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Research Paper Proposal Example Turabian Style

Where To Go Looking For A Research Paper Proposal Sample In Turabian Format

The Turabian was developed by Kate Turabian for the University of Chicago. It is just a type of formatting for writing research papers. The University of Chicago Press publishes the handbook on the style. It has a certain procedure for composing and then formatting papers. The style also has a certain sequence for punctuating bibliographies and footnotes. The style is currently on its seventh edition, so make sure to use the latest edition as a guide. It is quite similar to the Chicago Manual of Style. There are many places to go to when looking for a proposal sample of this kind.

Where to Look for a Proposal

  • Ask your teacher-if your teacher or instructor is assigning this particular style, he or she needs to be able to give you examples of what the teacher wants. Ask for proposal models so you can format it correctly.
  • Go to a writing business-since this is a rather unique style; you may want to employ a company for help. This company can guide you through your proposal and all parts of the Turabian process.
  • Check online at a reputable site-you can locate many things online. You should be able to find samples of every step of this format. If you are unsure of the quality then simply move along and use another sample.
  • College websites-you will see that many colleges have instructional writing websites, on different styles, and this style is no exception. The best place to go would probably be the site at the University of Chicago on the Turabian style.
  • School writing lab-every college and university has a writing lab, and if you are not in post high school, some of these facilities are open to public use. The lab will have an assistant as well as archived models for you to explore.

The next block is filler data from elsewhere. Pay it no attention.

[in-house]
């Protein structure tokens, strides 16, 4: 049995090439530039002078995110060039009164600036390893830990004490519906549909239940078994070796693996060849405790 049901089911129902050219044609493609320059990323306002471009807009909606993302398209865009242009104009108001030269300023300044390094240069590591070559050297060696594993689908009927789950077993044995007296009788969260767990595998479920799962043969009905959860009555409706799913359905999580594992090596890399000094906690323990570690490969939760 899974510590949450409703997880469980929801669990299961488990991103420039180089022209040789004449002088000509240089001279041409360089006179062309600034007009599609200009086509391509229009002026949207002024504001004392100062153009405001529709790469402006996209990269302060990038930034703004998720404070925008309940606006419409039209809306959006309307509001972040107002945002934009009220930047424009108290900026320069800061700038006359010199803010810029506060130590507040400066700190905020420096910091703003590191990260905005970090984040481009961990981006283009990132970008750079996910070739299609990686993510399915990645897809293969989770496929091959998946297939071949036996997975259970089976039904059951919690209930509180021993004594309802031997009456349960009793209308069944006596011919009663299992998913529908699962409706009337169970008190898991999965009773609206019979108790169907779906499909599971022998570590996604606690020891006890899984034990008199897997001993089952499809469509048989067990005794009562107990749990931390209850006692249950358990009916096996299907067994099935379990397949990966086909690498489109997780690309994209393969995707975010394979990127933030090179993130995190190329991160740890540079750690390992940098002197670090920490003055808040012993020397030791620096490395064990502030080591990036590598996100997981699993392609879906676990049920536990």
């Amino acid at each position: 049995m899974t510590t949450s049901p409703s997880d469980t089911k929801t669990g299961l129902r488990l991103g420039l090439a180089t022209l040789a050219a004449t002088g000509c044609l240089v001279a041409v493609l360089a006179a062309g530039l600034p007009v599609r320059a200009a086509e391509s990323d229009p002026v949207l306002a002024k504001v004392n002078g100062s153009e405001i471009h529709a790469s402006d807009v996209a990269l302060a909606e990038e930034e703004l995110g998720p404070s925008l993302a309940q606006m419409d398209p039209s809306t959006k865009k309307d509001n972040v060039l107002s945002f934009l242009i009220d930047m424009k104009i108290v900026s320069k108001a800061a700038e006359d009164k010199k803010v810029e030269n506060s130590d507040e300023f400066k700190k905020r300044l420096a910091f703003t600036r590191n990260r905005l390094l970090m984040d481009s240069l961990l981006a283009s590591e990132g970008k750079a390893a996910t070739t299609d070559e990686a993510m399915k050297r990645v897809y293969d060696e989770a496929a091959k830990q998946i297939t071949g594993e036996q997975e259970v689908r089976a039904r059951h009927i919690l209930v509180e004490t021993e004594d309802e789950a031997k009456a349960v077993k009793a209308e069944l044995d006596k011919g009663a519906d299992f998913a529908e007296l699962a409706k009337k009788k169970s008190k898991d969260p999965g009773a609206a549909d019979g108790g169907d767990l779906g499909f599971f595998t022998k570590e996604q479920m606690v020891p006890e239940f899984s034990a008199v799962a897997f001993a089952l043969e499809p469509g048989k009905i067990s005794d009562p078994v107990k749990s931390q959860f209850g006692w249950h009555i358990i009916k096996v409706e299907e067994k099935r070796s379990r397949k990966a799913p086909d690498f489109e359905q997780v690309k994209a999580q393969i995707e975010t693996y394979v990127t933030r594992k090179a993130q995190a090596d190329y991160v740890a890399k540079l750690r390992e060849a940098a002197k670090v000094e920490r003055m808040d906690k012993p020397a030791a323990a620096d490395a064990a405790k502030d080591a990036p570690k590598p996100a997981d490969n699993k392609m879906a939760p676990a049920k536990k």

• Library Reference Section-in the reference section of the library, you will see many textbooks which have examples in them. You should be able to find one that covers all styles of papers. You cannot check out reference books, but you can photocopy the pages you need.

When you need an example proposal of any type you should ask your teacher, go to a writing company, check at online sources, use a college website, go to a school writing lab, or check out the school library reference section.

On this page

Formatting the Basics | Writing the Main Body | Formatting Citations and Bibliographies

If you are a School of Divinity student, you will need to refer to the School of Divinity Turabian Guide.

Formatting the Basics

Always check the requirements and preferences of your professor, department, and institution. They may have particular preferences for how a paper should be formatted.


  • Usually, margins are 1 inch on all sides, but the rule of thumb is no less than 1 inch and no more than 1.5 inches.
  • Our sample paper uses 1-inch margins.

Font and Typeface

  • The preferred font is Times New Roman.
  • The preferred size is 12 pt. font.
  • The Turabian manual requires that font be readable and no smaller than 10 pt. font.


The entire paper should be double-spaced, apart from the following exceptions:

Page Numbers